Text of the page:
Looking back, looking ahead

(Posted on: May 24)

As we draw the 2018/19 council year to a close, it’s a good opportunity to reflect on how far we’ve come and look ahead to the coming year.  

With our strong rural communities and thriving country town, our district is in great shape and here at the Manawatū District Council, we’re proud to play our part in this vibrant place.

Looking back

Our 16 Community Committees are doing great work with projects from the Apiti and Kimbolton Gateways, to village walkways, playground fencng and signage. We welcomed 66 new citizens via our Citizenship Ceremonies, awarded 5 Community Honours and helped 32 of our talented sportspeople pursue their goals.

An increased focus on the youth of our District saw Council supporting the CACTUS Youth programme, where 36 young people undertook a challenging 8-week programme to boost their confidence and motivation. The Youth Ambassadors have also been busy, running the popular Young Achievers Awards, the Colour Run, and supporting Whanau Day.

The Makino Aquatic Centre and Library have attracted record numbers of visitors for fitness programmes, swimming lessons, learning events and community activities. We are restoring Kowhai park to its iconic status and our playing grounds are in constant use.

One of Council’s core roles is looking after the infrastructure in our District – the roads and bridges we drive on, the water we drink and what happens when a toilet is flushed.

Feilding’s new wastewater system is now irrigating treated wastewater onto Council owned farmland. This means that for the first time in 60 years, treated wastewater is no longer being continuously discharged into the Oroua River, significantly improving the river’s health.

We’re also improving our resilience to weather events. This has meant a new bridge in the Pohangina Valley, repair of the Campbell’s Line bridge and a number of Civil Defence drills involving all our partner agencies.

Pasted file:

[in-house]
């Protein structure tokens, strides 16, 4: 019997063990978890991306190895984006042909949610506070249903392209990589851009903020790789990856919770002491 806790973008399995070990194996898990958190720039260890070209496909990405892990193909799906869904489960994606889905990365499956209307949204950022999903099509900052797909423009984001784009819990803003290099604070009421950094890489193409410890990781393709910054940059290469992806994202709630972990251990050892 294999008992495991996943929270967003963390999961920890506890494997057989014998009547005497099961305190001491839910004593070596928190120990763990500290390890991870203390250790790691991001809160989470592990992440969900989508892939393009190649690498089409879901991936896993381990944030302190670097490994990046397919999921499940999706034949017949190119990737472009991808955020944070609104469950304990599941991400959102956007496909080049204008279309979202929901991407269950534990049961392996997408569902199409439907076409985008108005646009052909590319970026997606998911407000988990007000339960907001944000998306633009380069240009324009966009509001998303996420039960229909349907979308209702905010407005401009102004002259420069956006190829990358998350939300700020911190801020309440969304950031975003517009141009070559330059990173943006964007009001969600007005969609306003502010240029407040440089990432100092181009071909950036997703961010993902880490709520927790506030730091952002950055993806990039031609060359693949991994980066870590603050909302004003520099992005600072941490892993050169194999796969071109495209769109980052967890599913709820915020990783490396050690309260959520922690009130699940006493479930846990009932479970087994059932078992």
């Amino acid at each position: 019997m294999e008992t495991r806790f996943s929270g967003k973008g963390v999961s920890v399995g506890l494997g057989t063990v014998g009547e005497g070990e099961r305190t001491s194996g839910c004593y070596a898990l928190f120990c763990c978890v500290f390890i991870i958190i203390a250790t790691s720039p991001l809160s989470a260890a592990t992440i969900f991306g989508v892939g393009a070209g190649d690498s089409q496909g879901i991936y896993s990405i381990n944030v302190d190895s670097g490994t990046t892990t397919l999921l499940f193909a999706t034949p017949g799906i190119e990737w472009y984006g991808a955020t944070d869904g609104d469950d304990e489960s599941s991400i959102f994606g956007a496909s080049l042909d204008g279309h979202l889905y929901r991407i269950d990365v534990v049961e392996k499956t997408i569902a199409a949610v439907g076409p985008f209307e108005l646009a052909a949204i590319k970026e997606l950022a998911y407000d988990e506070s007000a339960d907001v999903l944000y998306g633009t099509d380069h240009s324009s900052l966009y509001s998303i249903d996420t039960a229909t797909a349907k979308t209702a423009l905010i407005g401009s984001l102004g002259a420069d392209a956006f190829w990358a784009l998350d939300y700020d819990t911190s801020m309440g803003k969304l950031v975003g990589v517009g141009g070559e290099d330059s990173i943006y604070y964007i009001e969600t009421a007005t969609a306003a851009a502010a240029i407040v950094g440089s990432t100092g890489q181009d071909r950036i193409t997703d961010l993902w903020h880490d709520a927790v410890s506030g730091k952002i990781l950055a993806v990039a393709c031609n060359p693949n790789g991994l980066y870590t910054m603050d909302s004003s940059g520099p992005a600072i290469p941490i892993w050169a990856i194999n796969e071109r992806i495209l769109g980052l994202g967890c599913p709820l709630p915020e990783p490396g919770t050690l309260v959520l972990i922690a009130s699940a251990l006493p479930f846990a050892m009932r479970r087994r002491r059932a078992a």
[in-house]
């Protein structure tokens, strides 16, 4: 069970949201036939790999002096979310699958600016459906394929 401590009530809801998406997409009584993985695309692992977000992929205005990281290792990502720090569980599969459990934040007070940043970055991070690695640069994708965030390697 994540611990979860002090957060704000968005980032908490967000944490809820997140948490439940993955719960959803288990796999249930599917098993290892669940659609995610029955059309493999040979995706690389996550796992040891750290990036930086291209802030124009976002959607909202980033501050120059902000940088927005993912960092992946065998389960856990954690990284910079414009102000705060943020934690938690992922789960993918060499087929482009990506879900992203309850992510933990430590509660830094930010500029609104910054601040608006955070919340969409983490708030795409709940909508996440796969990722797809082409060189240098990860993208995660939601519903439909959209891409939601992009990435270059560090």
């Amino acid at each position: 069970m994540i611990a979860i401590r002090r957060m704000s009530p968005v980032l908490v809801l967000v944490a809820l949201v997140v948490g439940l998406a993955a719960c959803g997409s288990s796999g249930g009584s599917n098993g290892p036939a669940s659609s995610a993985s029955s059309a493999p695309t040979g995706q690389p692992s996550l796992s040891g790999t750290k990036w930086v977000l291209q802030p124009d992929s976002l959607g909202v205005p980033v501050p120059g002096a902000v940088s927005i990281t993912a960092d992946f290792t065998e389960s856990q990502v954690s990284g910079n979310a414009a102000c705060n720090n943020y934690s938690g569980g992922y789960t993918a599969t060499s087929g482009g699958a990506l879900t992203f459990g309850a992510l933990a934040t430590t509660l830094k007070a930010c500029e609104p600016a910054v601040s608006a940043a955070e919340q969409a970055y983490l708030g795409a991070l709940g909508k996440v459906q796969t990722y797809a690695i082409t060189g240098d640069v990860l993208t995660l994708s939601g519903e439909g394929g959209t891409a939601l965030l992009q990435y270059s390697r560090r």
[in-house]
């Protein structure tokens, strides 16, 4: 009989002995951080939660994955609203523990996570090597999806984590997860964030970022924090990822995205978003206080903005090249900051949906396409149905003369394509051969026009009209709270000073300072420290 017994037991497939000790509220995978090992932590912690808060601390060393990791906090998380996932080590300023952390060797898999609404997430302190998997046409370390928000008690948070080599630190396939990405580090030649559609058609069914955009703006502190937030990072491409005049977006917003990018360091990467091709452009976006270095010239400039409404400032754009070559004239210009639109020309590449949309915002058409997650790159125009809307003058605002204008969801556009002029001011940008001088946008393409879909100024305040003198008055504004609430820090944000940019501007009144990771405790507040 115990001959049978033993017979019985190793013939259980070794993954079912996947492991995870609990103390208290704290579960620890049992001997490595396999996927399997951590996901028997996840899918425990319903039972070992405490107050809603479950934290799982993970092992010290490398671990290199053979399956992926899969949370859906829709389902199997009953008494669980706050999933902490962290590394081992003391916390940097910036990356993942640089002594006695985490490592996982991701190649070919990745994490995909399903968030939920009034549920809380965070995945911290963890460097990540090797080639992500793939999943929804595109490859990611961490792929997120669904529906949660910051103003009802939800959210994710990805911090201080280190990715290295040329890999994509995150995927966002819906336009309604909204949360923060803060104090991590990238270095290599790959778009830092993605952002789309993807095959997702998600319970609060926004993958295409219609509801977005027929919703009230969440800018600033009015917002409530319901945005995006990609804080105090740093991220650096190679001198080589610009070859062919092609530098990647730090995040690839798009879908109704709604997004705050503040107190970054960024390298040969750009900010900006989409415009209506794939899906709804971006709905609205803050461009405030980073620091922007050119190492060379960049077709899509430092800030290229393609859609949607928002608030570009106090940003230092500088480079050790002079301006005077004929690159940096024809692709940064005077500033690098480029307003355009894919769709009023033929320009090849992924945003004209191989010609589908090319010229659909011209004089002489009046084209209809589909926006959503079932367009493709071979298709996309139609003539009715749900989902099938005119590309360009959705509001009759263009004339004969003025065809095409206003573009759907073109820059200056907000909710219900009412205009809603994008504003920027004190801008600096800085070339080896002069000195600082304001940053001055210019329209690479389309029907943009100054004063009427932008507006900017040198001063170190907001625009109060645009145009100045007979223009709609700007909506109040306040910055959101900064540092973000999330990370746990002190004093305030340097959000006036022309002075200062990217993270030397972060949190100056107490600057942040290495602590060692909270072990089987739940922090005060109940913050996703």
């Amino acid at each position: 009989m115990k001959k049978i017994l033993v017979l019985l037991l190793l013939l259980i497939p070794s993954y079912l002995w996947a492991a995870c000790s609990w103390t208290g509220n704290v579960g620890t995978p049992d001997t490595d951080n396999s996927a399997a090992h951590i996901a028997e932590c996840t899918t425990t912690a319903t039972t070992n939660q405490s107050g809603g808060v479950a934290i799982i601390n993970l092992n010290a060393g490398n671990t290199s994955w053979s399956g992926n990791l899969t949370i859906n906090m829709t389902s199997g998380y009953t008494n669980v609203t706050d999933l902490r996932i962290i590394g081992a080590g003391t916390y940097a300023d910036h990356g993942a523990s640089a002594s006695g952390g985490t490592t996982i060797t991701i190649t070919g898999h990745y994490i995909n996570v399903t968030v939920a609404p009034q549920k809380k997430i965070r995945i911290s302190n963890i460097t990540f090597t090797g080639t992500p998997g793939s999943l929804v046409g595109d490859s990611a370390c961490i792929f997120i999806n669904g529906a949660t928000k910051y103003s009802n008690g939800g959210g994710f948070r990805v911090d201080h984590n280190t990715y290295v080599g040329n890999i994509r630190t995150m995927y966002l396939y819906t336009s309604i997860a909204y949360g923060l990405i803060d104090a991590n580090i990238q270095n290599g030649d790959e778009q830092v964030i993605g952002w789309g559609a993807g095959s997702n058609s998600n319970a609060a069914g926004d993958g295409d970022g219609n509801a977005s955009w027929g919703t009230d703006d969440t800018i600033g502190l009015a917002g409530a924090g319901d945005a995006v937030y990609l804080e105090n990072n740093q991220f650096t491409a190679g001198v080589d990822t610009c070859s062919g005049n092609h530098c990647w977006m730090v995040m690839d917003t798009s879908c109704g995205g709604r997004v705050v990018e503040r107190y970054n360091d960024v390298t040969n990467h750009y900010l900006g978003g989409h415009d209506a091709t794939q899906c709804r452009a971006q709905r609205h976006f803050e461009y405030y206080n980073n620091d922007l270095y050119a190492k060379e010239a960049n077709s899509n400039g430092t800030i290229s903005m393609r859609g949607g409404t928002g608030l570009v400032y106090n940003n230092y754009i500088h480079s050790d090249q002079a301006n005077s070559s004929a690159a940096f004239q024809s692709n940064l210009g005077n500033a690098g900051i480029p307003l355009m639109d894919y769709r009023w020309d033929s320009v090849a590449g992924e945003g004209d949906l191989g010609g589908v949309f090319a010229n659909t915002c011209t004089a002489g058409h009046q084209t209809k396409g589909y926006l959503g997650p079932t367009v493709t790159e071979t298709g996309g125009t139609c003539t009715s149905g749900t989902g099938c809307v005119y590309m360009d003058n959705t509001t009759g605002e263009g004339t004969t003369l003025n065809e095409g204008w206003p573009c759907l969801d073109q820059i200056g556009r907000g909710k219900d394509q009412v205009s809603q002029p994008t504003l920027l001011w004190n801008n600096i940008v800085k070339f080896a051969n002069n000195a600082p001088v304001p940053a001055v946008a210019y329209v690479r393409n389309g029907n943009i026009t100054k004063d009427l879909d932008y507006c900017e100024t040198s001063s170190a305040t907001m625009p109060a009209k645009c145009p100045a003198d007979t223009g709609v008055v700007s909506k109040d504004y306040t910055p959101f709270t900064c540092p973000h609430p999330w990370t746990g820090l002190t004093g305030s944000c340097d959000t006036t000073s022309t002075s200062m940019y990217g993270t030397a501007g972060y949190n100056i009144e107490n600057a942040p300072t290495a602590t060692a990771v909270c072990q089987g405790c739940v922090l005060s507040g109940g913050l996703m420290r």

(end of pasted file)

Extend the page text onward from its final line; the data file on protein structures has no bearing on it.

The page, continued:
The Safer Journeys for Schools programme has seen the speed limits changed and electronic signage installed around the Hiwinui School, with the design work completed ready for implimentation at several other schools.

We’re doing our bit in the sustainability and climate change space. Having secured funding from the Provincial Growth Fund, planning is underway for a new recycling centre which could process a broader range of plastics and other materials.

We’ve also been working on our customer service. Moving our building and resource consent processes online has made life easier for applicants, we’ve been improving our te reo and our customer contact team ranked second out of 78 councils for their service.

Looking ahead   

Managing and making the most of the growth opportunities is one of the key challenges for our District.

With three billion dollars of government investment headed our region’s way for projects like the Manawatū Gorge Road replacement and an anticipated 1700 new homes in our District over the coming 10 years, Council will need to build new roads, footpaths, water, wastewater and storm water systems.

Our Wastewater Centralisation project will pipe untreated or pretreated wastewater from seven villages to the Feilding Wastewater Treatment plant. This is cheaper than making the necessary upgrades to the current village plants and will remove discharge from 80 kilometres of waterways. The section between Rongotea and Mt. Stewart will be done first.

We will also be replacing the Mangaweka Bridge (a joint project with the Rangitikei District Council and the NZ Transport Agency) and building a new road from Turners Road to Kawakawa Road as a first step in developing the industrial area.

Improvements planned for our parks, reserves and community facilities include returning Kowhai Park to its iconic status, constructing a walkway from James Palmer Park to Rimu Park, and strengthening and upgrading the Te Kawau Recreation Centre.

We’re also working on what the future looks like for our town centre, having asked communities all around the District for their ideas. This includes working with our neighbouring councils, government and Engineering NZ to help building owners with the new Earthquake Prone Building regulations, as the heritage buildings and traditional aesthetic of our town are important to many in the community.

We’re grateful to all those people in our community who are working to make the Manawatū a better place – whether that’s through an official position such as in a volunteering role, being on a Community Committee or as a Youth Ambassador, or unofficially by sharing skills or ideas, being a good neighbour or taking care of those around them.

We’re looking forward to working collectively on what comes next for our beautiful, vibrant District.